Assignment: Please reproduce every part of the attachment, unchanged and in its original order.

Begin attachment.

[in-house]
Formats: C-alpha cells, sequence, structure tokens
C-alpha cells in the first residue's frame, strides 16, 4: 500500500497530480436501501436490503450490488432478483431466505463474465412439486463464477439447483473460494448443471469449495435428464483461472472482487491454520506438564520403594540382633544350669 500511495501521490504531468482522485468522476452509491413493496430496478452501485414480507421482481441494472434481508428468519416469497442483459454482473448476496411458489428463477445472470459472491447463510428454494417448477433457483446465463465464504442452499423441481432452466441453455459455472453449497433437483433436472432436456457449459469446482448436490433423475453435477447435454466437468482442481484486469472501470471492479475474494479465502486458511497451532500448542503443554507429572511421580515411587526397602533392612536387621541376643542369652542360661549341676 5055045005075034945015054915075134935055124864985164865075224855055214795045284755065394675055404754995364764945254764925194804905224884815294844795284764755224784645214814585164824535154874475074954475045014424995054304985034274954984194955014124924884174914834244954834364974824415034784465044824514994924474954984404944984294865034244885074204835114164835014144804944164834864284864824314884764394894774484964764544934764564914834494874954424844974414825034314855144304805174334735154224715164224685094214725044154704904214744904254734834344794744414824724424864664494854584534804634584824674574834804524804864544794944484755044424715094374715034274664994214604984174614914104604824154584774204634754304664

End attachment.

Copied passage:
[in-house]
Formats: C-alpha cells, sequence, structure tokens
C-alpha cells in the first residue's frame, strides 16, 4: 500500500497530480436501501436490503450490488432478483431466505463474465412439486463464477439447483473460494448443471469449495435428464483461472472482487491454520506438564520403594540382633544350669 500511495501521490504531468482522485468522476452509491413493496430496478452501485414480507421482481441494472434481508428468519416469497442483459454482473448476496411458489428463477445472470459472491447463510428454494417448477433457483446465463465464504442452499423441481432452466441453455459455472453449497433437483433436472432436456457449459469446482448436490433423475453435477447435454466437468482442481484486469472501470471492479475474494479465502486458511497451532500448542503443554507429572511421580515411587526397602533392612536387621541376643542369652542360661549341676 5055045005075034945015054915075134935055124864985164865075224855055214795045284755065394675055404754995364764945254764925194804905224884815294844795284764755224784645214814585164824535154874475074954475045014424995054304985034274954984194955014124924884174914834244954834364974824415034784465044824514994924474954984404944984294865034244885074204835114164835014144804944164834864284864824314884764394894774484964764544934764564914834494874954424844974414825034314855144304805174334735154224715164224685094214725044154704904214744904254734834344794744414824724424864664494854584534804634584824674574834804524804864544794944484755044424715094374715034274664994214604984174614914104604824154584774204634754304664